Relaxed Poses for Sue’s Challenge.

This week, Sue’s Word a Week Challenge is Pose, and she’s posted some wonderful pics from her trip to Africa.

Here are a few favourite subjects that have unwittingly posed for my camera.

The Lion with its huge mane and majestic appearance, has to be the indisputable King of Beasts.


The gorgeous Cheetah can run faster than any other land animal, and has the ability to accelerate from 0-100 km/h in just three seconds. This one was just relaxing at the side of the road as we stopped to admire her.


The exotic Toucan is famous for its brightly coloured bill. It always makes me smile to see nature’s proudest and most impressive schnoz which is about 30- 40% of its total body area. Aren’t you glad that your nose isn’t that huge? 🙂


This beautiful Eagle Owl was a most inscrutable poser ever. Couldn’t get him to smile for the camera at all.


The birds are flocking down to spend the winter in Florida. Here you see the Wood Stork posing with his good friend Snowy.


The Great Egret is always stalking around in my back yard.


I really think that animals and birds are such great subjects to photograph, because even if they don’t smile and haven’t done their hair and makeup, they always look perfect.


To see more entries for Sue’s photo challenge, just click here.





Ailsa’s Travel Theme: Connections

Ailsa’s Travel Theme this week, is ‘Connections’. Here are a few pics which I think are suitable, showing the way we connect with one another over distances. Have you also noticed that many of your holiday photos have these strange lines across them, sometimes right across the middle of what you were trying to photograph?


Some have more lines than others.


Too many lines can definitely ruin a view.


I suppose it’s really important for a police station to be connected at all times.


The most humble of homes also need connections,


and even in Paradise, one needs to stay connected.


What would one do without a connection to the internet, even in the smallest room?


Also on the subject of connections, here’s a message I had on Facebook from my granddaughter Tamsyn, thanking you for all your good wishes and lovely comments on the blog I did for her 18th birthday. I thought you’d like to know how much she appreciated your kind words. Isn’t it wonderful how we can all connect with one another right around the world?

“So . . I read your special birthday blog that you did for me It was absolutely wonderful just wanted to say thank you so much. Couldn’t believe how kind people are with their comments and birthday wishes – I felt very special. I loved the photos, I’ve never seen that photo of you and I with my little ballet outfit on but it’s very sweet. Thank you again to you and granddad for making my 18th birthday so special . . and thanks to your lovely bloggers. x”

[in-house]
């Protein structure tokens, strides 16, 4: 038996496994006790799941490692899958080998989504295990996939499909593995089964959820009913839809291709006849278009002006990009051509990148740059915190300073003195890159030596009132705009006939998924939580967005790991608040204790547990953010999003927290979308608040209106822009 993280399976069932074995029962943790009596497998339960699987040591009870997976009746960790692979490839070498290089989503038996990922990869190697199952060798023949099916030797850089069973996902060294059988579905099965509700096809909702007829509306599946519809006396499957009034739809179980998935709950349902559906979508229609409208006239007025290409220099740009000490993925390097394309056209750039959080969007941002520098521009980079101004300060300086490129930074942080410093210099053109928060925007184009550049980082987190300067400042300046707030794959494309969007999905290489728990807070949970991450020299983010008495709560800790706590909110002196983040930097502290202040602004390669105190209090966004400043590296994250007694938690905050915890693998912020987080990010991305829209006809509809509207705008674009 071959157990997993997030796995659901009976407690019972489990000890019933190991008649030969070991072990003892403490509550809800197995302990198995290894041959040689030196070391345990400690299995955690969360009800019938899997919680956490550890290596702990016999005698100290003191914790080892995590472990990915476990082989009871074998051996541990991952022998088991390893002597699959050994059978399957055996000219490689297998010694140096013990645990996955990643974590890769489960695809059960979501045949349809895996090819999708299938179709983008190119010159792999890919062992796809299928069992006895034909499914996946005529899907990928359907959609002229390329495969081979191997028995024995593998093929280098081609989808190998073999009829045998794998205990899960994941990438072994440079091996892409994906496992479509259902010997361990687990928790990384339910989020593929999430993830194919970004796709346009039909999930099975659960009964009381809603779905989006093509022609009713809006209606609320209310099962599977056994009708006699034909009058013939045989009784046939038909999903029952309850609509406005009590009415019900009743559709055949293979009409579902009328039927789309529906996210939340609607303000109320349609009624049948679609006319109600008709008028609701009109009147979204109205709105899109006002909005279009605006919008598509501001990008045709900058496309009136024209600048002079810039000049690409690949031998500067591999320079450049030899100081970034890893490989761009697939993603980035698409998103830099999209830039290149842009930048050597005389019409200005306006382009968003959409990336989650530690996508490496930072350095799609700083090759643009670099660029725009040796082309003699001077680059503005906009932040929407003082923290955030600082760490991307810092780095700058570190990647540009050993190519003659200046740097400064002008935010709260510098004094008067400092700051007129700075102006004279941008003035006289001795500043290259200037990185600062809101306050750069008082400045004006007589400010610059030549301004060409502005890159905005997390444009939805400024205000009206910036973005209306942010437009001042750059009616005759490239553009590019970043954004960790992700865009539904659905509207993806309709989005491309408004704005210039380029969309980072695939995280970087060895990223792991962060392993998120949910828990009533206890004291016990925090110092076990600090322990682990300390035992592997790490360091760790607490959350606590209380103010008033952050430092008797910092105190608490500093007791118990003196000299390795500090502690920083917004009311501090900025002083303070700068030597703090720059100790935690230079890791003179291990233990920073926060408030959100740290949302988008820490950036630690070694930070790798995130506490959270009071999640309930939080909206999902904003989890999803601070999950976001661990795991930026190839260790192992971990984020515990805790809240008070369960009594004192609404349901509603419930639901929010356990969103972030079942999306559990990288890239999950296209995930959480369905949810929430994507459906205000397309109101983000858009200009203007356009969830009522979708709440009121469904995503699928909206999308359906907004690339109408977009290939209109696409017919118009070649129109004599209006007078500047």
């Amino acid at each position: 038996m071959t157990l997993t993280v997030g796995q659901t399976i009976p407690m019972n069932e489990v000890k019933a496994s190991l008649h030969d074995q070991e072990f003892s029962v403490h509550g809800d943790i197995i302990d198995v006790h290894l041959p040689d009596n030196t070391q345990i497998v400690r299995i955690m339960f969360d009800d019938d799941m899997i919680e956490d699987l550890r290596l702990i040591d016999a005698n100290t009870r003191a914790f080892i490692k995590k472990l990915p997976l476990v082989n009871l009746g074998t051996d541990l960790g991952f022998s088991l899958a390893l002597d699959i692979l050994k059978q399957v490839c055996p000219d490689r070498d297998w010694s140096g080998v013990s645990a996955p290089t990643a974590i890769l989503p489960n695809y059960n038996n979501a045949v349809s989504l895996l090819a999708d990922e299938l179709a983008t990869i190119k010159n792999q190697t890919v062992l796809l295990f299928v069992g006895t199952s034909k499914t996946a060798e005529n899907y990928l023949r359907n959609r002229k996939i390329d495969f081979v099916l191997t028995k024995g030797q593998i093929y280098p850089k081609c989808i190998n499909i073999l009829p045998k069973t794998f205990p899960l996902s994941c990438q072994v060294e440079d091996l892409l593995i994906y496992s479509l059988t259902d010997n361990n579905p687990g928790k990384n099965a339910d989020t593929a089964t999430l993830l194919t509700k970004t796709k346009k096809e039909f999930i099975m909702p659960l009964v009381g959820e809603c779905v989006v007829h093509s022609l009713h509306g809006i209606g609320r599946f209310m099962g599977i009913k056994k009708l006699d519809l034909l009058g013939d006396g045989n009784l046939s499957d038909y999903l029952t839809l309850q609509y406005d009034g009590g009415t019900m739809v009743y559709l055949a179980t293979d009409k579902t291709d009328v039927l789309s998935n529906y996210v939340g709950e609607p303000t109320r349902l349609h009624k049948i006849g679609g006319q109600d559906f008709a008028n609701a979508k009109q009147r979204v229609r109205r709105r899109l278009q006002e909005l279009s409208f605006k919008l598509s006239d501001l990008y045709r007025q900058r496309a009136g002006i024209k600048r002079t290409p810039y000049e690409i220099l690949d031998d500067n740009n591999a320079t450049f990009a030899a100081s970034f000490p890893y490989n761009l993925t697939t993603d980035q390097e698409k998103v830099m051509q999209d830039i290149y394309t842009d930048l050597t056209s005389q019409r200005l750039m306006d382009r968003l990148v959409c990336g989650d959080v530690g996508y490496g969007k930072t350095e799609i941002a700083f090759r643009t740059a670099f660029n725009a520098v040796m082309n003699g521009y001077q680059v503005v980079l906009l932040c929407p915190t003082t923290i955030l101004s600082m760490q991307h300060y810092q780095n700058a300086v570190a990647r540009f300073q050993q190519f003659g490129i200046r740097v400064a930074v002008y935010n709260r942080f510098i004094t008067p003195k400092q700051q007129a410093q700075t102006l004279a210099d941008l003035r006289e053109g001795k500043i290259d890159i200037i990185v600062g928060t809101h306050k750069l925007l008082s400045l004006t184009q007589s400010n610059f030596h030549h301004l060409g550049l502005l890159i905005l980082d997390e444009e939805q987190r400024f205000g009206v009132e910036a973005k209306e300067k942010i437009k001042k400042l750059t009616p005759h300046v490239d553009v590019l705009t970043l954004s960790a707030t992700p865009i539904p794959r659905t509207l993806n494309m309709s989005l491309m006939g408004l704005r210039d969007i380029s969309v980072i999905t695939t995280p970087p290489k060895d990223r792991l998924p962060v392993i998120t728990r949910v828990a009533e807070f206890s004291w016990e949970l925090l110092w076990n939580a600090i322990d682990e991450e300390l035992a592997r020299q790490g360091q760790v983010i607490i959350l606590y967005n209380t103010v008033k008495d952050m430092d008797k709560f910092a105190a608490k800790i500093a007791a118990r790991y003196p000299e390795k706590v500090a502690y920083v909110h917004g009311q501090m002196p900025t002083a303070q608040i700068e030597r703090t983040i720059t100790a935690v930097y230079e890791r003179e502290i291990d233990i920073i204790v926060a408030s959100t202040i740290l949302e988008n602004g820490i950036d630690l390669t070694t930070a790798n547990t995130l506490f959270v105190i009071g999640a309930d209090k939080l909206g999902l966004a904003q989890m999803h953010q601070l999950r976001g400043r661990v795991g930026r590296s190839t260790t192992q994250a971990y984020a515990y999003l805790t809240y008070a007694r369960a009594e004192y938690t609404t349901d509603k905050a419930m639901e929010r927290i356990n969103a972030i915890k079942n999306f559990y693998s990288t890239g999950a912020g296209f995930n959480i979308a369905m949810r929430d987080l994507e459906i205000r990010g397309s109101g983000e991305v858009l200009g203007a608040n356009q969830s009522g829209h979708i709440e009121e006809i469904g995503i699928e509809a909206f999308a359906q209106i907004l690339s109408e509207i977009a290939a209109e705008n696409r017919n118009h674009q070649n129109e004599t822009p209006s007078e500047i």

To see more entries, just visit Ailsa’s blog.

Monday Bird Blues for Ed’s challenge

This week’s Sunday Stills challenge, is ‘Blue’. He asks us to find something other that blue sea and blue sky, so I decided that the Great Blue Heron, the ‘King of the Pond’, would be quite a fitting subject. He’s almost always there when I look out, and has a few different guises, depending on his mood.

He can look sleek and very regal.


Sometimes he’s all fluffed up and looking very intense as he eyes his prey.


“Oh dear, I  just lost a feather; must be the stressful life I lead.”


Here, he seems to have somehow mislaid his long neck, and looks very grumpy about it.


He can also look as pleased as punch when he’s just caught the ideal-sized piece of sushi.


Which of his looks do you like the most?

To see more blue posts, or to participate in Ed’s challenge,  just click here.

Feathered Derrières for Sue’s Word A Week Challenge

This week, Sue has chosen the word “Behind” for her challenge, so I decided to give you a few behinds, discreetly covered by feathers. As always you can click on the pics to enlarge.

The Wood Stork has a short black tail poking out beneath his beautiful snow-white feathers.


The gorgeous Spoonbill is modeling the very latest in rose pink ruffles.


The Anhinga is just hanging out to dry.


The Tricolored Heron is displaying his very best slate-blue feathered back view.


Mr GBH really has quite a resplendent behind.


Last but by no means least, is an audacious display of mooning by a very cheeky duck.  Bottoms up!


To see more behind pics, just click here.

Something fishy going on

Earlier this week, our resident Great Blue Heron seemed be suffering from a case of  “Your eyes are bigger than your belly;” a favourite saying of my gran’s. I spotted him on the other side of the lake, as he pondered what to do with his prize. “Now how in the name of all that’s fishy, am I going to get this monster down my gullet?”


I zoomed in to see exactly what his problem was, as he suddenly flew down to the water’s edge.


He’d decided that maybe if he gave it a quick wash, it might shrink a little.


But alas, the water just seemed  to make the fish swell up even more.


This time he’d certainly bitten off more than he could chew.


His catch was turning out to be a whale of a problem.


In the end he carried it across to my side of the pond, and hidden by the bank, I couldn’t see what he did with his catch of the day. A bit later, I spotted him again, and I’m sure he was thinking “Ah well, you win some, you lose some.”


The last time I saw him with a really big fish, an eagle swooped down and cheekily snaffled it, whilst he was debating with himself how to deal with his big dinner. 🙂

Happy 18th birthday, Tamsyn

Today is my oldest grandchild’s 18th birthday. I can’t believe how the years have flown by since I was presented with my first precious granddaughter. She was such a sweet little girl, and one of the cute things I remember about her is how she would sit on my carpet with a little plastic cup filled with popcorn, and eat it so daintily, one piece at a time. It seems that she’s since progressed from popcorn to Belgian waffles.


She doesn’t have to worry about calories though, as her dance and gymnastics really keep her in trim.


I wish I could do the same tricks that she can.


Even when she goes on holiday, she can’t resist trying out her ballet moves in foreign lands, both in warm weather,


and in cooler climes.


She’s a free spirit, who’s always on the go,